Bradley Manning, WikiLeaks, and the Biggest Exposure of Official Secrets in American History
By Denver Nicks


288 Pages, 6 x 9

Formats: Cloth, Mobipocket, PDF, EPUB

Cloth, $24.95 (US $24.95) (CA $27.95)

ISBN 9781613740682

Rights: WOR

Chicago Review Press (Jun 2012)


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The woman at the epicenter of the Wikileaks controversy
Please note: this book was written and published prior to Manning's identification as Chelsea. Beginning in early 2010, Chelsea Manning leaked an astounding amount of classified information to the whistleblower website WikiLeaks: classified combat videos as well as tens of thousands of documents from the war in Afghanistan, hundreds of thousands from Iraq, and hundreds of thousands more from embassies around the globe. Almost all of WikiLeaks's headline-making releases of information have come from one source, and one source only: Chelsea Manning.            Manning's story is one of global significance, yet she remains an enigma. Now, for the first time, the full truth is told about a woman who, at the age of only twenty-two, changed the world.            Though the overarching narrative in media reports on Manning explain her leaks as motivated by the basest, most self-serving intentions, Private paints a far more nuanced, textured portrait of a woman haunted by demons and driven by hope, forced into an ethically fraught situation by a dysfunctional military bureaucracy. Relying on numerous conversations with those who know Manning best, this book displays how Manning's precocious intellect provided fertile ground for her sense of her own intellectual and moral superiority. It relates how a bright kid from middle America signed on to serve her country and found herself serving a cause far more sinister. And it explains what it takes for a person to betray her orders and fellow troops—and her own future—in order to fulfill what she sees as a higher purpose.            Manning's court-martial may be the military trial of the decade, if not the century. This book is a must-read for anyone who wants to understand the woman behind it all.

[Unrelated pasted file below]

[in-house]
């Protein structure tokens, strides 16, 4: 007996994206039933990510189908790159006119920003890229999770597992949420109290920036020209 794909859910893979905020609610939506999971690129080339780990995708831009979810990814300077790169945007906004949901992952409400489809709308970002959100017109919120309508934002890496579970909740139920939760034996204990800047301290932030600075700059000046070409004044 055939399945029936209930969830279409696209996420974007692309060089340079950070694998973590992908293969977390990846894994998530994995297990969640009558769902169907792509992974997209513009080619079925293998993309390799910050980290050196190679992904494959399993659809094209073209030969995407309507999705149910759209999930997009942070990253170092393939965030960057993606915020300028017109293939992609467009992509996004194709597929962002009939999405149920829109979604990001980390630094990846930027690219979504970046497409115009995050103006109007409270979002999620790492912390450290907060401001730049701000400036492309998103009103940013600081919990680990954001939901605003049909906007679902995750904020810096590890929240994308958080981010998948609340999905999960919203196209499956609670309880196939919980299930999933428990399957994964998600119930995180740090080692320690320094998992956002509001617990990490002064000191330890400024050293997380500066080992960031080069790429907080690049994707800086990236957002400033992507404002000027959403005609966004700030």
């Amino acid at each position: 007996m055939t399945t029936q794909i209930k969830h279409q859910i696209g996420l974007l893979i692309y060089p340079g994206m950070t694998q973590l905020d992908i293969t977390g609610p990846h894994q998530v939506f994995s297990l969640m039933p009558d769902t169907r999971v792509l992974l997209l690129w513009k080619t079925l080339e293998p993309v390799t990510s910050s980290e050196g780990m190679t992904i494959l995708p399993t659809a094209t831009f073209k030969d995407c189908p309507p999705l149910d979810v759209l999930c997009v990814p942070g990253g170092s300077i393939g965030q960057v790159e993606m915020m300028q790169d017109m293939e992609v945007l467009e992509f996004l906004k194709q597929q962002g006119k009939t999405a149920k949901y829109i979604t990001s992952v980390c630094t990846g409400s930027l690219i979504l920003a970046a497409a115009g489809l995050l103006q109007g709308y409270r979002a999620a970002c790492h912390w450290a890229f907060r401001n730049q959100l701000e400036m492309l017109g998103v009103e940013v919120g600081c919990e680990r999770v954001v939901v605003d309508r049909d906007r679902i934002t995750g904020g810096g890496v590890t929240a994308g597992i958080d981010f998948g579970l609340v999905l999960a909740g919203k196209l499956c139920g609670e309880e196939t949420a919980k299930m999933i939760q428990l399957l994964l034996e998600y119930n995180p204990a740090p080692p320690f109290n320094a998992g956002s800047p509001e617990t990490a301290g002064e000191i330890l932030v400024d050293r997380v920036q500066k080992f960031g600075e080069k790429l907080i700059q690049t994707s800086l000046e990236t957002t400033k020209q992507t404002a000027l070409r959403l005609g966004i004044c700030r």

"In telling the story of how the intelligence analyst Chelsea Manning came into contact with the self-promoting anti-secrecy radical Julian Assange under the pressure cooker of the Iraq war, Denver Nicks has written a page-turner that reads like a cyberthriller. It's simultaneously a coming-of-age story, a coming-out story, an X-ray of American culture in the Homeland Security era, a well-researched history of espionage, an exposé of the routinized cruelties of the 21st-century US military, and a meditation on the human costs of the cult of secrecy." —Ned Sublette, author of The World that Made New Orleans

 "WikiLeaks accomplice Chelsea Manning was a gay geek in the military at a time when 'Don't Ask, Don't Tell' defined the war on all kinds of freedoms, not just sexual ones. Denver Nicks has given us a suspenseful, sensitively drawn account of righteous rage, vigilante justice, and the young woman who risked her future to make the truth known." —James Gavin, author of Deep in a Dream: The Long Night of Chet Baker

 "Chelsea Manning's ordinary existence becomes extraordinary through the fine writing of Nicks. The conversations between Manning, her confidants, and others are expertly woven together in a way that propels this story along like a thrilling, suspense-filled novel." —Randy L. Schmidt, author of Little Girl Blue: The Life of Karen Carpenter

Author Biography

Denver Nicks is a journalist who has worked in the United States, Europe, Central America, and East Asia. He has reported on the environment, economics, politics, and culture. His work has been featured in AlterNet, Daily Beast, High Country News, Newsbreak, This Land, and other publications. He lives in New York City.